Zombie-style knives and machetes to be banned after gangs exploit weapons loopholes for savage robberies
The sale and possession of machetes and zombie-style knives are to be outlawed by ministers after gangs exploited legal loopholes to use the weapons for savage robberies.
Policing minister Chris Philp is to rewrite weapons legislation to make it an offence to sell machetes or unmarked zombie-style knives, a type of bladed weapon inspired by zombie films, online or in high street shops and to possess them in the home.
It follows warnings by police chiefs, MPs and local politicians that they are excluded from current offensive weapons laws. The loophole has been blamed for an increase in robberies where thieves have used machetes to threaten victims before stealing watches and other valuables.
Among the victims is Conservative councillor Andrew Dinsmore, who was mugged for his watch by machete-wielding thieves on a moped in broad daylight on a south-west London street.
He has since gathered more than 136,000 signatures for his petition to ban the sale of machetes. His attack was one of 90 similar incidents in a two-month period by robbers in his area.
“Machetes are everywhere,” he said. “You can buy them online, with the retailers trying to sell you a balaclava at the same time. This has to stop. There is no legitimate use for these weapons. We banned flip blades, we banned samurai swords – now we need to ban machetes.”
The problem was also raised with ministers by the then Met Police deputy assistant commissioner Graham McNulty, as the National Police Chiefs’ Council’s (NPCC) lead for knife crime.
Knife crime has increased by nine per cent in the past year with 45,000 offences, a rise of 34 per cent compared with a decade ago.
However, under the Offensive Weapons Act of 2019, police can only confiscate and prosecute possession of zombie knives if they have a cutting or serrated edge and “images or words (whether on the blade or handle) that suggest that it is to be used for the purpose of violence”.
Machetes have no such markings, while suspect retailers have been selling zombie knives without any writing or images on them or even packaging which would allow police to seize them under the 1997 Knives Act.
Barrister Anna Firth, Tory MP for Southend West, was alerted to the loophole at Christmas when a 17-year-old was reported to police by his carer after receiving a package with an unmarked zombie knife.
Police officers told her they would not have been able to seize the weapon and prosecute the teenager had the family not kept the packaging with its violent imagery and words.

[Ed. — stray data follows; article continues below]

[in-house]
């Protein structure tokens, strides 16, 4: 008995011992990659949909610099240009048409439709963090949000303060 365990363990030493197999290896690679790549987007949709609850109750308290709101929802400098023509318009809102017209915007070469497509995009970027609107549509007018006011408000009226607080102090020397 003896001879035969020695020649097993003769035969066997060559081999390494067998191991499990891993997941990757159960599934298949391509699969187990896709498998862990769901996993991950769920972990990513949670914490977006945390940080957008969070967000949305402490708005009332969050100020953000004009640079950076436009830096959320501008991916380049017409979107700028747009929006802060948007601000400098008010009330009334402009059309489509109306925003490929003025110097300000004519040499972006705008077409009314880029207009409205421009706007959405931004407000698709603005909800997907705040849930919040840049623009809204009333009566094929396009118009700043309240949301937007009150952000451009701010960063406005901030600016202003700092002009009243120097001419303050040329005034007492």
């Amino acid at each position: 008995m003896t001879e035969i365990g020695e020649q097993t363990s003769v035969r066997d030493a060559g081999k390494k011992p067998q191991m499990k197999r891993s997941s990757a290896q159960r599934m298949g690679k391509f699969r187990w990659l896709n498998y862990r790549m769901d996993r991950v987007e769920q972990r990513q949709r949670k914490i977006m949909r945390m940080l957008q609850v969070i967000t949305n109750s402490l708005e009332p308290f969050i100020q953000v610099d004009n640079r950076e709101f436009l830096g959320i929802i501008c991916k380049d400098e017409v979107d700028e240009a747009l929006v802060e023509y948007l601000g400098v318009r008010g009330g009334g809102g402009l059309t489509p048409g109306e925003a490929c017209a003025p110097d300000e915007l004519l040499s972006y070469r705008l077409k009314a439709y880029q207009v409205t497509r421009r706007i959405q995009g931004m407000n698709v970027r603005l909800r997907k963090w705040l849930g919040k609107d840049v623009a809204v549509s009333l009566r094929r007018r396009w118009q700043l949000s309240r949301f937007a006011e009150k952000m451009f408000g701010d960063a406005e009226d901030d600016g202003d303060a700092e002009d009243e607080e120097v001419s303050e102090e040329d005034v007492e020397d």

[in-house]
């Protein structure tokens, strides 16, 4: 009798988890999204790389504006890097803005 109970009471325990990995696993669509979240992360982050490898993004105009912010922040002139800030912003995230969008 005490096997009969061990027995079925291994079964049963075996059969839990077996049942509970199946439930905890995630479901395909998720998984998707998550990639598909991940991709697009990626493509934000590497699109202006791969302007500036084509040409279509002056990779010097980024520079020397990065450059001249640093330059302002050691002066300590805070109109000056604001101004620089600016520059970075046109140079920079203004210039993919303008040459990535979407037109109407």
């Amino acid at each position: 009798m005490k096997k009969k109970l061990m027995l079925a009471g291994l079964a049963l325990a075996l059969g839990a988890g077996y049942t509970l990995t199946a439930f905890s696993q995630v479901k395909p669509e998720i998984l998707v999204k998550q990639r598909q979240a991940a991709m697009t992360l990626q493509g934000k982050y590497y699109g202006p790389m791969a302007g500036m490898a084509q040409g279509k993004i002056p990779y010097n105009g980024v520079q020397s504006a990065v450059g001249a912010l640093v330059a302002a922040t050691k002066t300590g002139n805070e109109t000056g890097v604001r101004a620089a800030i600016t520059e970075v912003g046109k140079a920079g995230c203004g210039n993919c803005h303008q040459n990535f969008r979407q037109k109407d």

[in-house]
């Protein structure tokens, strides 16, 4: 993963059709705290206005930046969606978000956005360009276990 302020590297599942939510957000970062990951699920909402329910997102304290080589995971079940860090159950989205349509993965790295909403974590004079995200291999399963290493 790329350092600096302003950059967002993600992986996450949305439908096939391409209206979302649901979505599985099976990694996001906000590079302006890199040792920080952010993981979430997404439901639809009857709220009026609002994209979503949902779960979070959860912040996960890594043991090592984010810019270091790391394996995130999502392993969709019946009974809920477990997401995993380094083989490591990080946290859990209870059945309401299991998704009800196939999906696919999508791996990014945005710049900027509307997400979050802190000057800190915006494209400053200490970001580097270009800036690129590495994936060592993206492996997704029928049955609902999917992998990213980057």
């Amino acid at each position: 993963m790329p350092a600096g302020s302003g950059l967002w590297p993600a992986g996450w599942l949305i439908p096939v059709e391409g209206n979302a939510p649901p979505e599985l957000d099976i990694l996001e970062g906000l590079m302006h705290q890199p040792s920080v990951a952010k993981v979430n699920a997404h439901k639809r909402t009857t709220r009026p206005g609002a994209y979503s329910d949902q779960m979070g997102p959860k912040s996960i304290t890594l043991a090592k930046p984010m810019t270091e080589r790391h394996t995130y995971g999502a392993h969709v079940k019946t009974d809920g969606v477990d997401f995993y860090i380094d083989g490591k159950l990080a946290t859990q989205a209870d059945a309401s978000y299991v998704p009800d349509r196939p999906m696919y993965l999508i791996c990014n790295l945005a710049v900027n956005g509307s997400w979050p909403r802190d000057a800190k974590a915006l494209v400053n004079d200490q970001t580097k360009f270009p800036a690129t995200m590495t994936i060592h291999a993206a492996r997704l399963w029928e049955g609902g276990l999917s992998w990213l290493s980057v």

“Knife crime is a massive problem in seaside towns like Southend where there is a tradition of young people meeting up and taking knives with them. We need to close these loopholes and ban the sale of these weapons,” she said.
Ms Firth is also pressing for a ban on retailers selling other weapons such as hunting knives without proof of age. “I would go further and say that if you want to buy a knife like this, you have to go and pick it up in person,” she added.
Whitehall sources said Mr Philp was seeking to ban machetes and unmarked zombie knives “in the near future” once there had been a consultation on the proposals.
A Home Office spokesman said: “Too many young lives have been lost through serious violence and we have robust measures on the sale of offensive weapons online. We have already banned the sale and possession of a wide range of offensive weapons.
“We continue to keep knife legislation under review and are working closely with the National Police Chiefs’ Council to look at what more can we do to tackle knife crime, including the use of machetes in crimes.”
Shadow Home Secretary Yvette Cooper said: “Labour has called for this ban repeatedly but the Tories have dragged
their feet for too long. They need to get a move on.
“Knife crime has increased by 70 per cent in the last seven years and they have failed to act while young lives are being destroyed by these dangerous weapons.”
Labour is expected to confirm on Thursday that bosses at tech firm such as Amazon, eBay and Instagram would face jail if they failed to remove deadly weapons being sold on their platforms.
The party would introduce laws to close loopholes that are failing to punish online companies hosting sales of dangerous knives even though they are illegal to trade in the UK.
There is growing concern over the availability of machetes, zombie knives and other dangerous weapons being sold by third party sellers on online market places.